Investing.com - Gold futures traded slightly higher Monday, bouncing from the lowest levels of the session, following the release of U.S. data on personal spending, while a price downgrade by HSBC Holdings accelerated losses.
On the Comex division of the New York Mercantile Exchange, gold futures for June delivery traded at USD1,665.55 a troy ounce during U.S trade, gaining 0.06%.
Gold futures were likely to find short-term support at USD1,623.95 a troy ounce, the low from April 23 and resistance at USD1,679.15, the high from April 13.
In a report, the Bureau of Economic Analysis said its seasonally adjusted core PCE price index advanced by 0.2% in March, in line with expectations, after rising by 0.1% in February.
The core PCE price index climbed at an annualized rate of 2.0% in March, matching expectations, after rising at a rate of 1.9% in the preceding month.
The Federal Reserve uses core PCE as a tool to help determine whether to raise or lower interest rates, with the aim of keeping inflation at a rate of 2% or below.
The report showed that personal spending rose 0.3% in March, below expectations for a 0.4% gain. Personal spending for February was revised to a 0.9% increase from a previously reported 0.8% gain.
Consumer spending is the single biggest source of U.S. economic growth, accounting for as much as two-thirds of economic activity.
Personal income rose by 0.4% last month, beating expectations for a 0.3% gain, after rising by a revised 0.3% in February.
The data came after Friday’s disappointing data on first-quarter U.S. economic growth, showing the U.S. economy expanded at a rate of 2.2% in the three months to March, below expectations for a 2.5% increase and slower than the 3.0% pace in the prior three months.
Market participants were shifting their focus to U.S. monthly jobs figures for April, to be released Friday.
Gold investors will be closely watching U.S. data in the second quarter for clues as to the likelihood of a fresh round of monetary easing.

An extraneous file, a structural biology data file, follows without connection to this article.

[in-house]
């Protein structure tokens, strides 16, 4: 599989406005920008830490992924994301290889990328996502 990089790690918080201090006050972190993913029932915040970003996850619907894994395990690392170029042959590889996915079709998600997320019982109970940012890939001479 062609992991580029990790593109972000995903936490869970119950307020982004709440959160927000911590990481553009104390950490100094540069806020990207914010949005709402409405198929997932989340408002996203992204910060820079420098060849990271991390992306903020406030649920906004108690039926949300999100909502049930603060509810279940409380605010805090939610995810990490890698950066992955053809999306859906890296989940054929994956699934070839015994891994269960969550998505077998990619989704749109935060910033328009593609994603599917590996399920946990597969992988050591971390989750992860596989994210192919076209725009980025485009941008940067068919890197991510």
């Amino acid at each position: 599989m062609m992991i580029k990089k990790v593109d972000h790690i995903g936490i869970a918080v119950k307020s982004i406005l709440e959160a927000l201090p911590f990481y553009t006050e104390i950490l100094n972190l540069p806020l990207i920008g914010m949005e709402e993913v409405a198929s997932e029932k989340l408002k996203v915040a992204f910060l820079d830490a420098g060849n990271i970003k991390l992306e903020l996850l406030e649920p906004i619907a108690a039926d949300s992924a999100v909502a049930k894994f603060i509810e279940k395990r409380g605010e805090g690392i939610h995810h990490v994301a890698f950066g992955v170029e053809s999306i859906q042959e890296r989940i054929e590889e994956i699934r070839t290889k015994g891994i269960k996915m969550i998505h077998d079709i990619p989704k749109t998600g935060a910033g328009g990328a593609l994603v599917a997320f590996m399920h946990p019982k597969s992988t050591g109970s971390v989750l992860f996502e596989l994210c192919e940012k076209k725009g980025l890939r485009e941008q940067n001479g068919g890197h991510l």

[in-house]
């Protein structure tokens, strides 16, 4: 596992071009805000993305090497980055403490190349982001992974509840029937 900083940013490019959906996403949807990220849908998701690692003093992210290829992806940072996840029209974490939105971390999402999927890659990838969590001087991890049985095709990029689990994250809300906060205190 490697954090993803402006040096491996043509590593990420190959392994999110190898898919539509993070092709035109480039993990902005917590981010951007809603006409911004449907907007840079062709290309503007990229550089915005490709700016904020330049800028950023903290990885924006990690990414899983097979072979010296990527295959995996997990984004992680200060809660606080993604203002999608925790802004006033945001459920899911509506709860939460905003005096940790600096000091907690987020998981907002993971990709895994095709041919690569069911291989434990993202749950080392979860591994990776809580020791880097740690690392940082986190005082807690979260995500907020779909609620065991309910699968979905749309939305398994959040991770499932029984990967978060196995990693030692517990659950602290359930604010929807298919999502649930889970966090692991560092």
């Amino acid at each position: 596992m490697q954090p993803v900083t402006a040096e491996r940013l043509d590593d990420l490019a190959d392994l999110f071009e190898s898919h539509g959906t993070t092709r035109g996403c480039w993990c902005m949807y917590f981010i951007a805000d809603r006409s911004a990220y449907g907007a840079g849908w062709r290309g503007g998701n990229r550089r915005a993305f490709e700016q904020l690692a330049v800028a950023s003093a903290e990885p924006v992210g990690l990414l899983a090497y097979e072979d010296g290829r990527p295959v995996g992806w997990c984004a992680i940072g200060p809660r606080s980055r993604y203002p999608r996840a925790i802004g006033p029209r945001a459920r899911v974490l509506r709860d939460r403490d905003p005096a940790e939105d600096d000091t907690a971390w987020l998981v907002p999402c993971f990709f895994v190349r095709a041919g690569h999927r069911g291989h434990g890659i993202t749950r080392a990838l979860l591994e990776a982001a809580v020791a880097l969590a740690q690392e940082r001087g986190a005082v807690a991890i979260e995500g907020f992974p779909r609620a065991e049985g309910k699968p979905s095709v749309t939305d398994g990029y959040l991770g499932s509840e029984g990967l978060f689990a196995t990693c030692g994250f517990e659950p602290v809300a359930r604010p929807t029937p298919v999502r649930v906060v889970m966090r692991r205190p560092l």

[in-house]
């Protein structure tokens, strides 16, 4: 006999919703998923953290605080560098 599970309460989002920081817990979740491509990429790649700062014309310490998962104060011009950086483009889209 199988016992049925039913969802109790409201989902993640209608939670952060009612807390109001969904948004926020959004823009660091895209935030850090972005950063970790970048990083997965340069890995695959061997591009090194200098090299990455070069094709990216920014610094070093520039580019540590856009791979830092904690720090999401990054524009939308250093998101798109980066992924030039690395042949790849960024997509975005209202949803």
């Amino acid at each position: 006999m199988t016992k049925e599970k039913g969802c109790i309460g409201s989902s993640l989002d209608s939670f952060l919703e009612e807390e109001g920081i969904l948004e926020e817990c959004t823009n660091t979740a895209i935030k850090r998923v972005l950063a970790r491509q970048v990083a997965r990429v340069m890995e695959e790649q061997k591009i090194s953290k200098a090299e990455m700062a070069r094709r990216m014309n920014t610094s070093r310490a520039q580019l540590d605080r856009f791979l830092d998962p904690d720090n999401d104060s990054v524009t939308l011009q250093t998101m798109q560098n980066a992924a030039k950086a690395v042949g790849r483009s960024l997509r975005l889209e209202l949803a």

Meanwhile, market participants noted that gold’s losses accelerated after HSBC Holdings lowered its 2012 average gold prices forecast to USD1,760 an ounce, down from a previous estimate of USD1,850.
The lender cited a "sharp decline" in Indian demand and reduced expectations for quantitative easing.
HSBC also cut its average gold price forecast for 2013 to USD1,775 a troy ounce.
A broadly stronger U.S. dollar further weighed on the precious metal, as the euro came under pressure after data released earlier confirmed that Spain’s economy slipped back in to a recession after contracting by 0.3% in the first three months of 2012.
The gloomy data came after Standard & Poor’s cut Spain’s long-term credit rating to BBB+ from A and gave it a negative outlook on Thursday, saying that the recession will undermine government efforts to reduce one of the largest budget deficits in the single currency bloc.
There have been renewed concerns of further debt contagion in the euro zone in recent weeks amid fears Spain will be the next in the euro zone to require a bailout.
The dollar index, which tracks the performance of the greenback versus a basket of six other major currencies, was up 0.2% to trade at 78.93, reversing losses of as much as 0.15%.
Elsewhere on the Comex, silver for July settlement gave back 1.20% to trade at USD31.03 a troy ounce, while copper for July delivery advanced 0.25% to trade at a three-month high of USD3.834 a pound.